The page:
Tony MacMahon – an appreciation

Tony MacMahon, who died on 8 October 2021 aged 82, was a man of many talents and not a few contradictions.  Well known as an accordion player, he was recorded on LP and CD over a period spanning nearly 50 years.  He was also a highly respected radio and TV producer and presenter responsible for bringing traditional music to a wide audience both in Ireland and further afield.  He said himself that traditional Irish music was not his favourite music and many times declared the accordion a poor vehicle to convey the spirit of the music, yet he caused controversy in the mid 1990s by suggesting the landmark TV series "A River of Sound" gave no place for the authentic traditional solo performer in "this Hiberno-Jazz, scrubbed clean of its roots, ritual and balls!"  He was what the Irish might call contrary, but his blunt honesty, sometimes pushed a little beyond accepted boundaries, prompted real debate and consideration of how traditional music should best build on its history and the styles of playing that have been documented and recorded for over two hundred years.

Born in Ennis, MacMahon was exposed to music from an early age.  The renowned accordion player Joe Cooley was a regular visitor to the family home and left his accordion at the house.  MacMahon made good progress on the box in his teens and came into contact with many of the older players in Dublin in the late '50s when he moved there to do his teacher training.  In 1963 he was in New York sharing a flat with Seamus Ennis who coached MacMahon in slow air playing.  By 1966 he was in France and Morocco busking.  He'd paused en-route in London and one track of his playing was included on the Paddy in the Smoke LP.

On his return to Ireland in 1969 he found work at RTE initially as a freelance, later as producer and presenter of the TV programmes Bring down the Lamp, The Pure Drop and others, and established the Long Note programme on radio.  His foresight in ensuring that all the recordings for these programmes were kept in the RTE archive meant that a wealth of historic recordings have been preserved for future generations.  Indeed Nicolas Carolan's Come West along the Road TV programmes, which MacMahon produced, and the resulting DVDs have showcased many of the musicians recorded by MacMahon.

In 1972 he made his first record for Gael Linn records.  Playing a wide selection of tunes on solo accordion including four slow airs, MacMahon's wonderful style and sense of good taste is still a benchmark today.  His use of the left hand bass notes as drone mimics the uilleann pipes, as do his chords - especially in his air playing.  His ability to set a mood by varying the volume was unique to his playing at that time.  There's an exuberance in his reel and jig playing tinged with the sadness in the minor notes he introduces that has characterised his playing throughout his life.  He may not have liked the accordion but he excelled in proving it was as capable as any instrument to express the geantrai, goltrai and sualtrai of Irish music – music to make you smile, weep or sleep.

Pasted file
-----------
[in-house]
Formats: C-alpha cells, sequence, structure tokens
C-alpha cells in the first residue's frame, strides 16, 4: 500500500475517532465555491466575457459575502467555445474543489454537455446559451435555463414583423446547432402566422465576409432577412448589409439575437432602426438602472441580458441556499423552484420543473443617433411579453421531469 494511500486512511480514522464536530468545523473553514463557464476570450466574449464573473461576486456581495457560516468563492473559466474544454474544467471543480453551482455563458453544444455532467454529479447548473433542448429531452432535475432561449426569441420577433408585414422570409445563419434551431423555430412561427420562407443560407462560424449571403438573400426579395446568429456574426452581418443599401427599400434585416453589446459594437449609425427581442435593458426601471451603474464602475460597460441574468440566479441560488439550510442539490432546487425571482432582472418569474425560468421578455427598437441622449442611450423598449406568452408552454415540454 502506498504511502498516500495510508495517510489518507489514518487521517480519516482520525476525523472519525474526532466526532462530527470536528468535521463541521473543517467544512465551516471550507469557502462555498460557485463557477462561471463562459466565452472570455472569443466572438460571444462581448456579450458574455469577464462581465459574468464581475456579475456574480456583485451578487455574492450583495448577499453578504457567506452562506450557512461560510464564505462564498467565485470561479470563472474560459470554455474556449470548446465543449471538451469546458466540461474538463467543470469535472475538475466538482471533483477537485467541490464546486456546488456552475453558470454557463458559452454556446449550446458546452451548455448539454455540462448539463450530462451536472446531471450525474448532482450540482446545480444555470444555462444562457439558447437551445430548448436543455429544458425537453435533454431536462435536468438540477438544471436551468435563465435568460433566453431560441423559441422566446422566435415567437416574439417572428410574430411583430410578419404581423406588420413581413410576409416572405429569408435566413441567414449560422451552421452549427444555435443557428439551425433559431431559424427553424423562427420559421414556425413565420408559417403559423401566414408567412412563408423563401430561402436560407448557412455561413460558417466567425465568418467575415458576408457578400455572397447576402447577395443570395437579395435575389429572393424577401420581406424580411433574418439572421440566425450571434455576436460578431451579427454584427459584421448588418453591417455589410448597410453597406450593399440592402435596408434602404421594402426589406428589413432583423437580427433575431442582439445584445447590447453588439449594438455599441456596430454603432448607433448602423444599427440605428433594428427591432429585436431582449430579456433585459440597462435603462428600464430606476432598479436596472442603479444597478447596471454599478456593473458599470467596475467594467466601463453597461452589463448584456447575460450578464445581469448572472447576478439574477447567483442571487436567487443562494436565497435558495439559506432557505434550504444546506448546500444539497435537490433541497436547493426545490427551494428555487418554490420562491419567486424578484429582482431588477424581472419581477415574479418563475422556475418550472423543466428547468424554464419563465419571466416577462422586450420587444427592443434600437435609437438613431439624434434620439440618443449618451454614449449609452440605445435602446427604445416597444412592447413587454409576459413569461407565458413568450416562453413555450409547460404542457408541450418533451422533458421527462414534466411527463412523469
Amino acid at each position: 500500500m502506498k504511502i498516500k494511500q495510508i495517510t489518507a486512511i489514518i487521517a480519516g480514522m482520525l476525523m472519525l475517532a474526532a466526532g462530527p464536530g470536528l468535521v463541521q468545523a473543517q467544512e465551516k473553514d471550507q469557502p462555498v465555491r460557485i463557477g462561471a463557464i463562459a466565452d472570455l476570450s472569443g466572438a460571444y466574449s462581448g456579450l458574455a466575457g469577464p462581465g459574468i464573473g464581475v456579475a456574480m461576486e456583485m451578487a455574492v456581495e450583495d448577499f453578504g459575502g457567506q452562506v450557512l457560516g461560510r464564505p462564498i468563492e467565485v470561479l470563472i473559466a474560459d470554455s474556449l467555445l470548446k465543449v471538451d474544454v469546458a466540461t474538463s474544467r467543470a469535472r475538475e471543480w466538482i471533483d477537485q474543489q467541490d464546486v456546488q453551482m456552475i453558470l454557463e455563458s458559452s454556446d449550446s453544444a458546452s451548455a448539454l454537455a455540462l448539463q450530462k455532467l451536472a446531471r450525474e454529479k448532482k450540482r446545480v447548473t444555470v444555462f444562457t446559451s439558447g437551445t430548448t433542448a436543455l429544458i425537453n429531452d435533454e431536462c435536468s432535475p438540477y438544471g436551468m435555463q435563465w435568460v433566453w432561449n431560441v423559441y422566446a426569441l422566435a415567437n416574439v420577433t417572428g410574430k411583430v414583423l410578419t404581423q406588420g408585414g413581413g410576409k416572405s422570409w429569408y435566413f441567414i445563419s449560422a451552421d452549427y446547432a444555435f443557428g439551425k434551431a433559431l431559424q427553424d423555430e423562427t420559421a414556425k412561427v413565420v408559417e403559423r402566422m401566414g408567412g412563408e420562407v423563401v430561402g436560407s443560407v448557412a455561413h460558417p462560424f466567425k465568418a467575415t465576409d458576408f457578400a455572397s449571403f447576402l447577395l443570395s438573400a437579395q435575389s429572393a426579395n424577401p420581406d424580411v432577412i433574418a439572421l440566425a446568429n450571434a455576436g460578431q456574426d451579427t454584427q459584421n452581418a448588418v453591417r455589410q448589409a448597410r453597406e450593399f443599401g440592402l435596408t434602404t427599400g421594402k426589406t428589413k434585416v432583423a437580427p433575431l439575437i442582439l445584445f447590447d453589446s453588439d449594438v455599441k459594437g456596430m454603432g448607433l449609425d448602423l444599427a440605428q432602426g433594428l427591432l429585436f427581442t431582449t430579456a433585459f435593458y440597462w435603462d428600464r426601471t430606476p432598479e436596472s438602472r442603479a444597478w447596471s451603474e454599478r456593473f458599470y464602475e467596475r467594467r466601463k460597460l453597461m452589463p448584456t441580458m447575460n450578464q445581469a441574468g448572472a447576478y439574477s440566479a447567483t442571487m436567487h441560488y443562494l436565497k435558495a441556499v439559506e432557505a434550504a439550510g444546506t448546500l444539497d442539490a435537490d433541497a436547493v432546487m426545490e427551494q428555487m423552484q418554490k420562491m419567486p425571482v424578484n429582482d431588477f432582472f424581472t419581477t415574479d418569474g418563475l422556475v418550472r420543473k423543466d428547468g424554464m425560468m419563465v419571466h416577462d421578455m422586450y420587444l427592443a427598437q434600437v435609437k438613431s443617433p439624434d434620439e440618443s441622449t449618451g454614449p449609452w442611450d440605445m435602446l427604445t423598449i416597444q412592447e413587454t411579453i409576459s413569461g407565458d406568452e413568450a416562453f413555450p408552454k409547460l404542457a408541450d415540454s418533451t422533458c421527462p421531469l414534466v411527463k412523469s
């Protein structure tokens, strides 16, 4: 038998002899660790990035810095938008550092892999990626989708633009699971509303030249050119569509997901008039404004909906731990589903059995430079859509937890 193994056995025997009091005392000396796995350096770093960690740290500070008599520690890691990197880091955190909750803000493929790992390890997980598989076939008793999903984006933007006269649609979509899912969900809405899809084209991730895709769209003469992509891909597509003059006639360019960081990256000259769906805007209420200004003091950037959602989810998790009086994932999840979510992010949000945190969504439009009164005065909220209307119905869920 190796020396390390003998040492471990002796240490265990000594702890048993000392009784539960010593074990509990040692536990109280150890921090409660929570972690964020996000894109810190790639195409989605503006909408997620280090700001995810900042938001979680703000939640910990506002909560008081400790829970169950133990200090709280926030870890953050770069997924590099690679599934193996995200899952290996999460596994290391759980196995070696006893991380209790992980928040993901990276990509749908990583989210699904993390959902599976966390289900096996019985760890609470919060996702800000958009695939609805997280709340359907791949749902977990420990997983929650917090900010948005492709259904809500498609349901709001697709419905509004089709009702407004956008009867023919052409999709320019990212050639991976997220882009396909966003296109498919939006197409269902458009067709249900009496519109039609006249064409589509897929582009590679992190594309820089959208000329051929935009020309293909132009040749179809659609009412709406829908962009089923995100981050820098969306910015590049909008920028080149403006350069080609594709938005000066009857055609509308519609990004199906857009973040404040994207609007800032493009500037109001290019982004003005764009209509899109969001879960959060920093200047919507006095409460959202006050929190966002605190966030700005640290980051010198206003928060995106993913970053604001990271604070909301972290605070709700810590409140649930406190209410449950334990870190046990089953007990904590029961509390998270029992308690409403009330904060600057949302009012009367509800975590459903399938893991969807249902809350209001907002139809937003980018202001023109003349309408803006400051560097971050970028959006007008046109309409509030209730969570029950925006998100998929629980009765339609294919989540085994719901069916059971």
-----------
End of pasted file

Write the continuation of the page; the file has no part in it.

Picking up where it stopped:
In 1985 he recorded a live LP with dancers at Dan O'Connell's pub in Knocknagree that captures the sheer joy and excitement that MacMahon, in duet with concertina master Noel Hill, could generate as musicians and dancers drive each other to greater height to the obvious delight of the on-lookers in the bar.  The atmosphere reminds us of that captured by MacMahon when he recorded Joe Cooley in 1973 just weeks before Cooley died.  That recording ended up on an LP simply titled Cooley.

MacMahon and Hill reprised the duet recording in more formal surroundings on Aislingi Cheoil in 1993 again including dancers but also with sean-nos singing from Iarla O'Lionaird.  In 2000 he released a retrospective CD featuring a selection of recordings made solo and in duet over a period from 1967 to 2000.  With his health deteriorating, he released two final CDs, one of dance tunes, the other of slow airs recorded live in 2005 and 2009.  All these recordings have been reviewed over the years on this website.

Tony MacMahon, through his own music and the music he championed through numerous TV and radio programmes, demonstrated that the honest, simple approach of solo and small ensemble playing that had endured from pre-famine days needed no development or change to be fit for the 21st century.  His honesty and faith in the heritage of Irish traditional music has been an inspiration to many musicians that he encouraged directly or through his broadcasting and playing.  We'd like to think when hearing young musicians such as Sorcha Costello, Conor Connolly and Padraic Keane that MacMahon had the stronger argument in that debate in the 1990s.

>A very moving memorial held on Sunday 17 October 2021 at the Unitarian Church, St. Stephen's Green has been made available by ITMA on Youtube at and A Tribute to Tony MacMahon held in 2019 as part of the Willie Clancy Sumer School is also available at

Our sympathies go to his family, friends, and all who knew and loved the man and his music.  We'll not see his like again.

Ken Ricketts & Marya Parker - 26.10.21

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